When Laila Shabir was a young girl, she longed for a community, a group of other kids that shared her interests. It didn't exactly work out.
"I've been in so many one person clubs," she said. "I would start a drama club and I would be the only member."
So when she founded Girls Make Games and its series of summer camps as an adult, seeking to end the disparity in men vs. women and girls in game design and coding, she created that kind of community and kinship for girls interested in those things. For one group of Seattle sixth graders, however, they won the opportunity to create something else.
Crystal, Gracie, Isadora, and Keira, all 12-years-old, were teamed up at the Girls Make Games camp in Seattle this summer, calling themselves the Sarcastic Shark Clouds (they just picked a few random words and put them together, the girls explained). The team spent three weeks writing, designing, and programming the prototype (in Unity) for their game, Shredded Secrets. Each team member designed a character and created their backstory, appearance, dialogue, and all the other elements that made the characters unique.
Shredded Secrets follows four characters as their lives intersect. As the game progresses, players travel through the characters' lives, face their issues, and help them resolve their problems in meaningful and productive ways.
The game will be created thanks to a Kickstarter that will let the girls continue to work on the game, hire professional artists, musicians, and programmers, and publish a polished and complete version of their concept. If fully funded, Shredded Secrets will be developed at LearnDistrict and published on Steam in spring 2020 for PC and Mac. The project is currently about $12,000 short of its $25,000 goal. [UPDATE: Less than 24 hours after this article published, Team Sarcastic Shark Clouds met their Kickstarter goal.]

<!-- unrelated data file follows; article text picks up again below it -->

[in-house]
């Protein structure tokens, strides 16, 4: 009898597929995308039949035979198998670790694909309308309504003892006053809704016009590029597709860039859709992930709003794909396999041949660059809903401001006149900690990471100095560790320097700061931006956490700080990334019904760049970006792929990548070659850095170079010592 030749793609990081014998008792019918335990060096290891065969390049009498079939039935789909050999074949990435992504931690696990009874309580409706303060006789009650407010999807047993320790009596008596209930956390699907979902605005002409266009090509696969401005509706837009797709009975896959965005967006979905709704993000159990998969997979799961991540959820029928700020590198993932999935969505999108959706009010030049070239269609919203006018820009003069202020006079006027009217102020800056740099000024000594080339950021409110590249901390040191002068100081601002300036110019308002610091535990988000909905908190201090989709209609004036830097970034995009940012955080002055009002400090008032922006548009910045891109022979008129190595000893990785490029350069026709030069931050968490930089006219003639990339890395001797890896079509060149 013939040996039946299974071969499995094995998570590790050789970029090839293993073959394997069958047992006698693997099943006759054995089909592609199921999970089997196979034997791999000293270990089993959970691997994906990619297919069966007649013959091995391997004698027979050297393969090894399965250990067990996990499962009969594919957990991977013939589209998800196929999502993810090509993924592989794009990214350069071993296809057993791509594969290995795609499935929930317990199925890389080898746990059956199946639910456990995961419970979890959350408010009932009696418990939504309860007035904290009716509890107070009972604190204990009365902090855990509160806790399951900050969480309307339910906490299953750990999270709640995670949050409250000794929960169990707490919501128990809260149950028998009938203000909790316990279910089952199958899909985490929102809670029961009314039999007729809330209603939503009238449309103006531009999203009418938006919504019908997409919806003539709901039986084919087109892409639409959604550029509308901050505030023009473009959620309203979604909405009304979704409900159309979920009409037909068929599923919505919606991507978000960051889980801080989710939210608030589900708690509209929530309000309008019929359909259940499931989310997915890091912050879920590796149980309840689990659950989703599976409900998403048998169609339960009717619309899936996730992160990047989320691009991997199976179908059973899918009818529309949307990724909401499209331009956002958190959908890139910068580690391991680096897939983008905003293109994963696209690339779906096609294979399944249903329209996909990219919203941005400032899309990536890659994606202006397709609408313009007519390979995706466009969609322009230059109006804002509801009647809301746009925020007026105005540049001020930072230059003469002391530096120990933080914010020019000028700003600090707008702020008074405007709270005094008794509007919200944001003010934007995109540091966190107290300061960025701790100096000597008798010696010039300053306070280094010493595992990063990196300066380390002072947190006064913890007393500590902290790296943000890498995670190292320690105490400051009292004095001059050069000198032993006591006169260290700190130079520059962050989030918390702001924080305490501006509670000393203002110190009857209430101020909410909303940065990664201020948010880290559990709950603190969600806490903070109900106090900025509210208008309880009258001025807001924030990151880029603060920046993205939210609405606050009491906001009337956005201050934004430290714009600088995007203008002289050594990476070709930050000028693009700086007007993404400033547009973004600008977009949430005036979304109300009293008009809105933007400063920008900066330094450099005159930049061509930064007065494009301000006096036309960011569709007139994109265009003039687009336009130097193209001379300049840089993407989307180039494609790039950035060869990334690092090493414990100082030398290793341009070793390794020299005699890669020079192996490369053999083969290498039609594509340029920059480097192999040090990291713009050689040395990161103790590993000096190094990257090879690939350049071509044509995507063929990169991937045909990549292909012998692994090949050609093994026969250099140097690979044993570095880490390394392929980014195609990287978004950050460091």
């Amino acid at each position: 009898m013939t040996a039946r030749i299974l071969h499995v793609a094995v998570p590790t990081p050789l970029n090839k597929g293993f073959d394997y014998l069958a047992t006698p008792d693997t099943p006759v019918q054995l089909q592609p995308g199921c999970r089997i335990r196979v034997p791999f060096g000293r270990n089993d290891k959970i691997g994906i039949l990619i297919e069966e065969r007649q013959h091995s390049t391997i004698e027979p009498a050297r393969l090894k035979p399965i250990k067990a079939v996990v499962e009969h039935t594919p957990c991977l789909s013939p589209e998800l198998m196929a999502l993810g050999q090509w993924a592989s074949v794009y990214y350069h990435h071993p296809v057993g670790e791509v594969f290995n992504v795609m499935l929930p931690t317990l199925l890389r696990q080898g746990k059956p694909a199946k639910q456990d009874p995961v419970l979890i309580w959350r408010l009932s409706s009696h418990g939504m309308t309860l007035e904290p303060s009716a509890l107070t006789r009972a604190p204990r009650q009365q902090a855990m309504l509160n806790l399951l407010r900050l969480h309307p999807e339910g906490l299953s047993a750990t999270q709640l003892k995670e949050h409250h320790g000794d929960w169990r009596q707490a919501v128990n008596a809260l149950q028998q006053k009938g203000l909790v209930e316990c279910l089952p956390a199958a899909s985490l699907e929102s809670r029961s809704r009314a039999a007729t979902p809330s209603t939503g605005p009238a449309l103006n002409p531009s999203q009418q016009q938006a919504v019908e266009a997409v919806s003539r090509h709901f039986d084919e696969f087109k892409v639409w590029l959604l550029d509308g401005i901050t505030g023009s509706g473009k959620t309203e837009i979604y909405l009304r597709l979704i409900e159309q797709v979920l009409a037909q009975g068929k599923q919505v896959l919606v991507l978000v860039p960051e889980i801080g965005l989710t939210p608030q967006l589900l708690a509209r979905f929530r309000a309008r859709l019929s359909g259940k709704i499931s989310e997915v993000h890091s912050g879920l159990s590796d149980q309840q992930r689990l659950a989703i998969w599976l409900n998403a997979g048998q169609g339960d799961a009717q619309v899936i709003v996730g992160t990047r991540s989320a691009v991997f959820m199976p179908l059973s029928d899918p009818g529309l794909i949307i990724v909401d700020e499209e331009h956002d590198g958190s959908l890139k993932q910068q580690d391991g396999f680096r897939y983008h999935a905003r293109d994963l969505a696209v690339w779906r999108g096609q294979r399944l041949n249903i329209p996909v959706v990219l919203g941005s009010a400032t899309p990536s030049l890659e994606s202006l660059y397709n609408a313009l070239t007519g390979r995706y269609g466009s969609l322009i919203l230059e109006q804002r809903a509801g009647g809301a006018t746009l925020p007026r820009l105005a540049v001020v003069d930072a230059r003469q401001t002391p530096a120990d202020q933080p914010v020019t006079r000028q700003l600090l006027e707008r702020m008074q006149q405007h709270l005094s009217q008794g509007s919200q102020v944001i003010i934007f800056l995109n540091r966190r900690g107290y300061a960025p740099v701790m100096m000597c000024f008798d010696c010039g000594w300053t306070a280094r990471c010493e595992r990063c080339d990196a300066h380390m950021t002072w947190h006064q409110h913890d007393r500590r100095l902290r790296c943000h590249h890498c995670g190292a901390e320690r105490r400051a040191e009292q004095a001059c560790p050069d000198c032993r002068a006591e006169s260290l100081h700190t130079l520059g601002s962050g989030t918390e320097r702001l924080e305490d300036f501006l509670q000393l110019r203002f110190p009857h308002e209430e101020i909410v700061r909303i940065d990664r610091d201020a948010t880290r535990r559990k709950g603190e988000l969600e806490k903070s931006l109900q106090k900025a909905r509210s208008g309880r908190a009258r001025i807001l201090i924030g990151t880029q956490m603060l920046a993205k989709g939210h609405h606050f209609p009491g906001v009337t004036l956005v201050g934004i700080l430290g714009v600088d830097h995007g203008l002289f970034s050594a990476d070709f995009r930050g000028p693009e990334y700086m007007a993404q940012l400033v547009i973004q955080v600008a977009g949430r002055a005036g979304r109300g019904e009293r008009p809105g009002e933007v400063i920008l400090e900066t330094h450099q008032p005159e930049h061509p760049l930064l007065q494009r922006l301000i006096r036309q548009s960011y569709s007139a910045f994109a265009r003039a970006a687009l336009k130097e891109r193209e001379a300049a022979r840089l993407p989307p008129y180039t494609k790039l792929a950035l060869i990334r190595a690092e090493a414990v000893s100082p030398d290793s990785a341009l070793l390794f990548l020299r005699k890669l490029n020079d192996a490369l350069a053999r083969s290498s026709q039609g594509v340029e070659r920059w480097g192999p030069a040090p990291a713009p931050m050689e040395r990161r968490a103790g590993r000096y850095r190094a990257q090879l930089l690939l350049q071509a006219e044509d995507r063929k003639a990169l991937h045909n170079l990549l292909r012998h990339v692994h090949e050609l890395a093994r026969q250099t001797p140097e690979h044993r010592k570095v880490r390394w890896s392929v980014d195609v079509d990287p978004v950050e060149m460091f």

Like most kids, especially those of us who identify as more than a bit nerdy, the girls have experienced bullying firsthand. Which makes their goal for the game all the more impressive — and heartwarming.
"I really want everybody to know that Keira and I think have gone through some minor bullying and we would still come home crying," Gracie says. But her concern isn't just with herself and others being bullied, but with those doing the bullying. "It's just terrible to think that people experiencing major bullying are doing terrible things to themselves and hurting themselves and putting themselves down. "
Isadora adds, "I really want people to know that we've all worked really hard on this game, to express something and help other people with their struggles and to help them know what to do and give them some ideas of what's going on in the other people's lives."
The maturity required for this — and how difficult it is even for adults — is not lost on Shabir.
"I mean they're 12 and they're talking about, 'we want people to not feel alone and to have hope.' They're really adult things," Shabir says. "And for some of them I know they've experienced some of it, but I don't think they've experienced a full spectrum, but for them to be able to project that far and have that empathy."
According to Shabir, that's actually a common thread in the projects that come out of Girls Make Games. "If they're not necessarily mechanically most unique or advanced, but the stories and views they represent... We've had anti-depression games, girls would make a game for, 'My mom has a very difficult time, I wanted her to play this game and feel good.'"
While the emotions and heart at the center of the game matter a great deal, of equal importance and the true focus of the camp is the girls' interest in coding.
For Crystal, she loves "that you're able to make something out of these simple language, that can build into something that people can use to make a concept of a game."
Keira also enjoys the development of something almost alive through the power of code. "I like seeing how you can just start with code and then you can put it together and then you can make something that other people can use."
Gracie echoes, "Yeah, I think I really like seeing all of the code that I worked on come together. And experimenting with fun stuff that my counselors may or may not get mad at me for doing."
For Isadora, "I just like making something that's sometimes cool and fun and it just, I made that. That's cool."
All the girls hope to go into coding or game design someday.
"And who has experience being a boss?" asks Laila.
Keira answers thoughtfully, "Does bossy count?
As this writer's feminist autopilot kicked in, I quickly add, "It's just leadership skills."
"Yeah," says Gracie. "I guess I have those, I think maybe."
UPDATE: On December 5, Team Sarcastic Shark Clouds met their Kickstarter goal. The project will be fully funded.